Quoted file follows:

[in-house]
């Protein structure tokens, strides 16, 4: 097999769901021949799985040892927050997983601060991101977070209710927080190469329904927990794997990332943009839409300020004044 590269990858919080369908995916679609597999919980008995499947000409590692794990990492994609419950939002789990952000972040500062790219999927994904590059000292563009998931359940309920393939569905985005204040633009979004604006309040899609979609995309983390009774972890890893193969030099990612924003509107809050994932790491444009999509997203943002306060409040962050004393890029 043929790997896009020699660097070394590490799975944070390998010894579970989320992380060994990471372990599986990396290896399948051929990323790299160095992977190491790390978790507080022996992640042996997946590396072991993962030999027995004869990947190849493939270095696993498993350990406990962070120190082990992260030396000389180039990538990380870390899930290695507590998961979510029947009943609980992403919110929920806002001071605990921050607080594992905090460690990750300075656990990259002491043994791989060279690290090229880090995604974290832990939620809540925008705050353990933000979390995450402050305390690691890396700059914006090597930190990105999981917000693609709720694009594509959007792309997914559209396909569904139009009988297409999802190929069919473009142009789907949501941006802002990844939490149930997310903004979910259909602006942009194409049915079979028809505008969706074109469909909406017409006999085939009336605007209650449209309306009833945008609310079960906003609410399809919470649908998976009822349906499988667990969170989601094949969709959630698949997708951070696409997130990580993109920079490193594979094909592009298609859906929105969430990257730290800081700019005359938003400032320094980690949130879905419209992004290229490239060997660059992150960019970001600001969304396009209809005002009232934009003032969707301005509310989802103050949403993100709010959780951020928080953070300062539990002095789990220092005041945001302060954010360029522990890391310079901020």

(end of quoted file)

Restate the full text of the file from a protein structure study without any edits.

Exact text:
[in-house]
């Protein structure tokens, strides 16, 4: 097999769901021949799985040892927050997983601060991101977070209710927080190469329904927990794997990332943009839409300020004044 590269990858919080369908995916679609597999919980008995499947000409590692794990990492994609419950939002789990952000972040500062790219999927994904590059000292563009998931359940309920393939569905985005204040633009979004604006309040899609979609995309983390009774972890890893193969030099990612924003509107809050994932790491444009999509997203943002306060409040962050004393890029 043929790997896009020699660097070394590490799975944070390998010894579970989320992380060994990471372990599986990396290896399948051929990323790299160095992977190491790390978790507080022996992640042996997946590396072991993962030999027995004869990947190849493939270095696993498993350990406990962070120190082990992260030396000389180039990538990380870390899930290695507590998961979510029947009943609980992403919110929920806002001071605990921050607080594992905090460690990750300075656990990259002491043994791989060279690290090229880090995604974290832990939620809540925008705050353990933000979390995450402050305390690691890396700059914006090597930190990105999981917000693609709720694009594509959007792309997914559209396909569904139009009988297409999802190929069919473009142009789907949501941006802002990844939490149930997310903004979910259909602006942009194409049915079979028809505008969706074109469909909406017409006999085939009336605007209650449209309306009833945008609310079960906003609410399809919470649908998976009822349906499988667990969170989601094949969709959630698949997708951070696409997130990580993109920079490193594979094909592009298609859906929105969430990257730290800081700019005359938003400032320094980690949130879905419209992004290229490239060997660059992150960019970001600001969304396009209809005002009232934009003032969707301005509310989802103050949403993100709010959780951020928080953070300062539990002095789990220092005041945001302060954010360029522990890391310079901020």